Former Today Show co-host Ann Curry has often shared on how she approaches journalism. With a focus on the human aspect of reporting, Curry gravitates toward stories that focus on connection and community. She recently shared that one interview with a renowned luminary taught her something that she is still influenced by today.
What drives Curry
When Curry spoke on ABC’s “No Limits With Rebecca Jarvis,” she commented on positive and negative incentives in journalism. “When your motivation is to make money, you are going to make decisions that are not good for journalism,” Curry told Jarvis. “A motivation that is impure affects what stories you do, what questions you ask, how it’s edited together, potentially how it’s written, how it was broadcast, who you choose to anchor it… all those motivations are not great motivations for journalism.”
The former Today Show co-host revealed that her greatest motivation comes from the stories that are centered on making change for those who need a voice. “I would say that the fight is not about you or even about the profession or about where you work, it’s for the people,” Curry said. “If people are voiceless and there is something unjust that is occurring or suffering that can be changed because we connect them to the wider world we should do it. That is our job. We’re supposed to shine light in places of darkness.”
A significant interview
Curry recently spoke at an event in Michigan and shared a story of an interview early in her career with Maya Angelou. The legendary author imparted some wisdom on Curry that she still carries with her.
“She said to me, ‘Wherever your people came from, whether they left their country because they were hungry or wanted religious freedom or new opportunity … everyone of us has ancestors who paid for us, who wanted us to survive,’” Curry told the Economic Club of Southwestern Michigan, according to the Herald Palladium.
The journalist went on to reveal that Angelou said the greatest lesson she had learned was that we’ve all been loved. “I didn’t even know what the next question was,” Curry said. “I just got a dollop of wisdom and that was intense, but it rang true and that’s why it was powerful.”
Curry recalled her parents and their positive influence, helping her strive to work with purpose. “My father always said to me, ‘Always do something that is of some service to someone else because then, and only then, you know on your last day as you breathe your last breath, that it mattered that you were born,” Curry said.
How Curry views her role
The award-winning reporter values how being a journalist can bring about change and serve those in need of support. “I love journalism and I love when it’s done right. I love that it can feel like being a firefighter or EMT rushing to an emergency, only you are responding with information people need to be smarter citizens, make better choices, be healthier and even protect themselves and their loved ones from danger,” Curry said.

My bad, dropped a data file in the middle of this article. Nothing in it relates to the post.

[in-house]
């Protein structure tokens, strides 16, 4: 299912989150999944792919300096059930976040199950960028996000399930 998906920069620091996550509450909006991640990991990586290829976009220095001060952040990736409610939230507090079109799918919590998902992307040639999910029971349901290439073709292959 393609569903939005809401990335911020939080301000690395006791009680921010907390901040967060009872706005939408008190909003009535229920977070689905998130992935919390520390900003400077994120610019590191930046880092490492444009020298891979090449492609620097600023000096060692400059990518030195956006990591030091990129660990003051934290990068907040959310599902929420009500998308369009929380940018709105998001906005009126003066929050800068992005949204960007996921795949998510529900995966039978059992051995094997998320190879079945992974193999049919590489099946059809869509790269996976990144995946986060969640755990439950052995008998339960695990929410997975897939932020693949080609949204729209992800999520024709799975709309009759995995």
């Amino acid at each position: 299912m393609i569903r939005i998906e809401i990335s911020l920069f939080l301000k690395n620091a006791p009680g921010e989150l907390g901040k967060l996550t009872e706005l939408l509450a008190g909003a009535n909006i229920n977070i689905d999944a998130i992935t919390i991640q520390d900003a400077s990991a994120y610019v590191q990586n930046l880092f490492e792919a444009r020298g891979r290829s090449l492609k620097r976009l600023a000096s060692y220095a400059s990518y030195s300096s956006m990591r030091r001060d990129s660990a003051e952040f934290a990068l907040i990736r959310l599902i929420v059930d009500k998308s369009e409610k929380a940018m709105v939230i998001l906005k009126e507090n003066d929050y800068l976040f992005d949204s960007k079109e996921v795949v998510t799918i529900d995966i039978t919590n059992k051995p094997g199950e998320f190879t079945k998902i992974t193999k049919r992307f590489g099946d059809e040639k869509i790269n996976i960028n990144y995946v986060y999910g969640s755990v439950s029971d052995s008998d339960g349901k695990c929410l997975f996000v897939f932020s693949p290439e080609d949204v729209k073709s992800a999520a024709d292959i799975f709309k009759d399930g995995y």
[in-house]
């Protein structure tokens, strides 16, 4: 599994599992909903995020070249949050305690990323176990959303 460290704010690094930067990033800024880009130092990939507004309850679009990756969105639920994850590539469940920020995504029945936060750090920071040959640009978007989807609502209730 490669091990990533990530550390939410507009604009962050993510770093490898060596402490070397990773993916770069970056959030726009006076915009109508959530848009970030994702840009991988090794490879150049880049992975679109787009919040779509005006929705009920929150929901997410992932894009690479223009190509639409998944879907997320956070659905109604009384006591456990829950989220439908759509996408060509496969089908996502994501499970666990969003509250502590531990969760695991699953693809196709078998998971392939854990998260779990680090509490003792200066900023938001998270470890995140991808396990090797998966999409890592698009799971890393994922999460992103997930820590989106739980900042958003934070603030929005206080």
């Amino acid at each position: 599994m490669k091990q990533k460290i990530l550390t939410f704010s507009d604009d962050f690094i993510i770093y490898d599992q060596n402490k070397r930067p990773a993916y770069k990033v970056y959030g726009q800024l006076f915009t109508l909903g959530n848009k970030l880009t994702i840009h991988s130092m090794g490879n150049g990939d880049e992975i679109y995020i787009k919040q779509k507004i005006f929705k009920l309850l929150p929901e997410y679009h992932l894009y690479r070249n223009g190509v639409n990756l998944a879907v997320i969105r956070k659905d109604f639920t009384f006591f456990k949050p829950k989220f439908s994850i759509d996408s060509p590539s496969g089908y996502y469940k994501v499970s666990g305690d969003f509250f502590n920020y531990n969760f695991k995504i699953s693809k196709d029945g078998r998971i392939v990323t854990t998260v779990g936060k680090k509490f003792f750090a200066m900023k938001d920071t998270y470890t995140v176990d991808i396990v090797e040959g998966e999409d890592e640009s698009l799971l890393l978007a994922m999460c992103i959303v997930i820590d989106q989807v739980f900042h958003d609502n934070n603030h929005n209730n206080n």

She shared that having a purpose guided her work and gave her the incentive to excel. “I’m going to interview people who are hurting people and I’m going to ask them hard questions. It all comes down to motivation in whatever you do,” Curry explained. “What makes this profession or project worth your time? All of us have a limited amount of time, so how are you spending your time? Once you know that, whatever it is, know it. When you know why you are doing this thing, you will make the decisions so you do it right, so you do it in a manner you are proud of yourself.”
Curry also commented on the latest developments in the #MeToo movement that have unearthed the most recent allegations against Matt Lauer. “We are there because we’re talking,” she said. “This isn’t about attraction to others, that will always be around. It’s about someone in a position where they can hold something over you. It’s an abuse of power.”
With a strong ethic in her craft, Curry encouraged her audience to strive for unbiased truth. “We can insist on objective, well-sourced, verifiable facts from our political leaders, the news media and each other,” she said. “My life’s work has convinced me that the truth is a shield that can defend people, and when truth rises, so does the rest of us. We can see this in the wider story of humanity.”
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